Where one must begin is with examination of Core Beliefs and Automatic Thoughts. What is the difference between a Core Belief and an Automatic Thought? Let's look at that a little closer, because its important to realize what these are, and how they do differ from one another if we are to evoke change in order to foster Forgiveness.
Beliefs stem from our thoughts, and all "thoughts" start out in their infancy as Automatic Thoughts. These are the knee-jerk reaction type thoughts that occur immediately and rush through our mind in response to an event or circumstance. These initial reactions of thought have a profound effect on our emotions and behaviours. When we form a thought surrounding an event or circumstance, we then wait in a sort of psychological 'limbo' until our thought is validated further by experience. These thoughts are extremely superficial and are not developed with any forethought, but rather, are more instinctual or reactive in nature. Once this validation occurs, this forms the basis for expectations and assumptions about ourselves, our relationships and of situations around us. We then allow these thoughts to become rules and guidelines that we instinctively follow. When this occurs, these become what is known as Intermediate beliefs.
Although these thoughts are still "beneath the surface", they are key players in maintaining a level of anxiety and depression in people that struggle with this in their lives; and yes, anxiety and depression are directly linked to feelings of resentment, being victimized by some traumatic event, and being unable to forgive someone.. Once one understands that these beliefs do exist and grasps an understanding of how they come to be, there is hope for change. So how does one identify which beliefs are "Intermediate" beliefs? Well, they are the ones that form our own expectations and assumptions that we possess about ourselves, our relationships and the world around us; in other words, they form the rules and guidelines that we follow through life. These can be greatly affected by cultural norms, Ethnicity, race, gender, age, sexual orientation, and other socio-economic factors. Knowing this, we can then understand why we each possess "attentional priorities" that influence what we tend to notice or not give notice to in life, and therefore how we think or react to given situations. Some examples of what this level of beliefs looks like would be "Never trust anyone", or "If I don't try anything new, I will keep from getting hurt or injured", or "all teenagers walking around in groups are up to no good". These are formative beliefs that we adopt based on many external and internal processes, situations and influences.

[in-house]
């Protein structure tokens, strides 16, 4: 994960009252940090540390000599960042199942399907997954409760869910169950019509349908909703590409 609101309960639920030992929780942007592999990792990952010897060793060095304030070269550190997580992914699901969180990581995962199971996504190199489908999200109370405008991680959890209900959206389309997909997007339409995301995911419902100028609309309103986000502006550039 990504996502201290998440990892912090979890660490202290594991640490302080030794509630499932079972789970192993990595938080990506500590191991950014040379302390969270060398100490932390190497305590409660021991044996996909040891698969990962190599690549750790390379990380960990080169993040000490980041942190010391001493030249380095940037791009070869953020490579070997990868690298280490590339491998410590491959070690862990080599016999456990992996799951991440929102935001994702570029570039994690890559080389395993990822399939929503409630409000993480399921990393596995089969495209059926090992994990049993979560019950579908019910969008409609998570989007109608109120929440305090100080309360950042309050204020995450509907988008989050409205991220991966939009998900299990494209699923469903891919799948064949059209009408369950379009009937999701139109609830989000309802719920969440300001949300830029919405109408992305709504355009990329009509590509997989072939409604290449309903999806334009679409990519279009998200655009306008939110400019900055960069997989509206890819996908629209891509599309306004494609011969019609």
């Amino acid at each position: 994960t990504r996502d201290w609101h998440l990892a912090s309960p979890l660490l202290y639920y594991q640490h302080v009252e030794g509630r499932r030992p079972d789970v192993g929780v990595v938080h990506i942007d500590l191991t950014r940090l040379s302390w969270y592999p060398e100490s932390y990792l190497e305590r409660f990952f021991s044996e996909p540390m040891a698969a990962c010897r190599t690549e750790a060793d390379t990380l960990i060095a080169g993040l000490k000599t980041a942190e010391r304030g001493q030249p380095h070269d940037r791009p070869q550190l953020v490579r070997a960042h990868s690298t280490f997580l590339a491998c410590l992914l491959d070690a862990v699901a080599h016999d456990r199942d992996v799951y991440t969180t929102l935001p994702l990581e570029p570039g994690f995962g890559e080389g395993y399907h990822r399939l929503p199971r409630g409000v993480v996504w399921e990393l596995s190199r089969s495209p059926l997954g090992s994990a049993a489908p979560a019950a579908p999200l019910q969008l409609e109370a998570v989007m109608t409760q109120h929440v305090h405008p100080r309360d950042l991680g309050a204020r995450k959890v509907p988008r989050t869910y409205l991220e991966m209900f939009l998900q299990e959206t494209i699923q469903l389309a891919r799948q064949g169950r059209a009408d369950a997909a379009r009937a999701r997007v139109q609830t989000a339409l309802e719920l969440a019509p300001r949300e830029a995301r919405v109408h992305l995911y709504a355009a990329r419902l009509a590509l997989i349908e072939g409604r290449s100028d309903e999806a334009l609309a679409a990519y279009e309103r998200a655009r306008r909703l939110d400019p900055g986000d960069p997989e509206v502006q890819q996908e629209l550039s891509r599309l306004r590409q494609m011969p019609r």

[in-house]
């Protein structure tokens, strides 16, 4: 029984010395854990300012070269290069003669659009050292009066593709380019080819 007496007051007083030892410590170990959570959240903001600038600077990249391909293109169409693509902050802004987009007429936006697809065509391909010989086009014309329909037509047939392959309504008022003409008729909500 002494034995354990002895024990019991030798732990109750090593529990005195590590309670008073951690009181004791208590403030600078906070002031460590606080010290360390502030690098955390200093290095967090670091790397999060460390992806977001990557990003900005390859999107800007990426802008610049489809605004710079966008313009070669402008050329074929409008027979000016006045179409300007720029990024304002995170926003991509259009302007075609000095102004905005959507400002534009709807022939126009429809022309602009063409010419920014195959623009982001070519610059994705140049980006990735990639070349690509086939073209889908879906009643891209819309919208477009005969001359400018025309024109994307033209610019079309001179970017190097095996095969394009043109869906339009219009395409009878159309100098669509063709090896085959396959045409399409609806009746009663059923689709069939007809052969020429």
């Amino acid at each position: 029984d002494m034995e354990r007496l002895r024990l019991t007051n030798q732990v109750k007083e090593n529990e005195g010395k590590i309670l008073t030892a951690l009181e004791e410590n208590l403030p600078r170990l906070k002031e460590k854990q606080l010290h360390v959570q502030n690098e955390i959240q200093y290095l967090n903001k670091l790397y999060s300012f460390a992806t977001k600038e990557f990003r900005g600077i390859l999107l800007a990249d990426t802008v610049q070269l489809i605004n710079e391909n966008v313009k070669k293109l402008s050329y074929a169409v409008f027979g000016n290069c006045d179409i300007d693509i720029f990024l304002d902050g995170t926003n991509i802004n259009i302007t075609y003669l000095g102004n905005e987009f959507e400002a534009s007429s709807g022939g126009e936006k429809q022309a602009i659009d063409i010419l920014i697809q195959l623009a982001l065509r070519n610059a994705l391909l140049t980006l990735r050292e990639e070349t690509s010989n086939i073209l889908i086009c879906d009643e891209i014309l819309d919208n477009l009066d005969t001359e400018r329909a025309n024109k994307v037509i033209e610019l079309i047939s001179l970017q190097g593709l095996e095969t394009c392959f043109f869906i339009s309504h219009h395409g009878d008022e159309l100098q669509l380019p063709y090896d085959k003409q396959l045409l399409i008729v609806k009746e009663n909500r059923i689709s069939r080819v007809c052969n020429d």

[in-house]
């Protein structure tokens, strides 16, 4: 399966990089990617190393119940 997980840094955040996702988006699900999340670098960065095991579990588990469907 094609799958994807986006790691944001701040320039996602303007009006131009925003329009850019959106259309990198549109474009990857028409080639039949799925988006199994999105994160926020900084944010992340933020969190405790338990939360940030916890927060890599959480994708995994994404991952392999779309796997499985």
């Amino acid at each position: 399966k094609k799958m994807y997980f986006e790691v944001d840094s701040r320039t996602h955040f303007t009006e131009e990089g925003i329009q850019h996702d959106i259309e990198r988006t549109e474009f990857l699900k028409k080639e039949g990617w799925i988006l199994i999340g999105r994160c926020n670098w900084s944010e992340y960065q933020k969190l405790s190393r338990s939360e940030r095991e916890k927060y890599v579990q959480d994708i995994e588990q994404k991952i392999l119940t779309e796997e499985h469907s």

Core Beliefs, on the other hand, are the ones that need to be addressed in order to evoke any long-standing emotional changes. When reflecting and beginning the process of forgiveness, the core beliefs must be exposed through some deep introspection. In the Cognitive model of care, these core beliefs are at the very 'core' or deepest level of our human makeup. These represent our deepest values and perceptions of self, others and the world around us. Statements that come from our inner core and are formed through core beliefs, may look something like "I am unlovable", " I am ugly", " I am stupid/inadequate/worthless/unsafe", etc. It is through a pattern of repetitive events that lead to cycles of thoughts, behaviours, reactions etc., that reinforce these rules by which we live our lives.
In order to forgive then, we have to understand where the belief that something or someone is unforgivable comes from on the deepest level. Were you punished harshly as a child for every wrong thing you did, and told that your behaviour was shameful, etc and perhaps constantly persecuted for this behaviour long after it had occurred? Perhaps you were raised in a household that was extremely pious and expressed disapproval for certain behaviours as being something that God could never forgive you for. You can immediately see how these early influences began to form the foundation for your own self identity. You then carry this belief through life and when you encounter a behaviour or reaction or person or event that doesn't match your own beliefs for what is forgivable/unforgivable behaviour, you then create a box in which you expect everyone to fit. Once this root belief is recognized, steps can then be taken to begin the process of stripping away the belief through the adoption of new thought patterns to replace the old. This takes time, effort and commitment, but once it is achieved, you will feel peace and freedom from the grips of the negative energy that comes through attachment to some dysfunctional core beliefs.
Registered Psychiatric Nurse, Supportive Energy Therapy Practitioner, Yoga Instructor, Chartered Herbalist, AcuDetox Specialist, Personal Trainer, Entrepreneur, mom of three..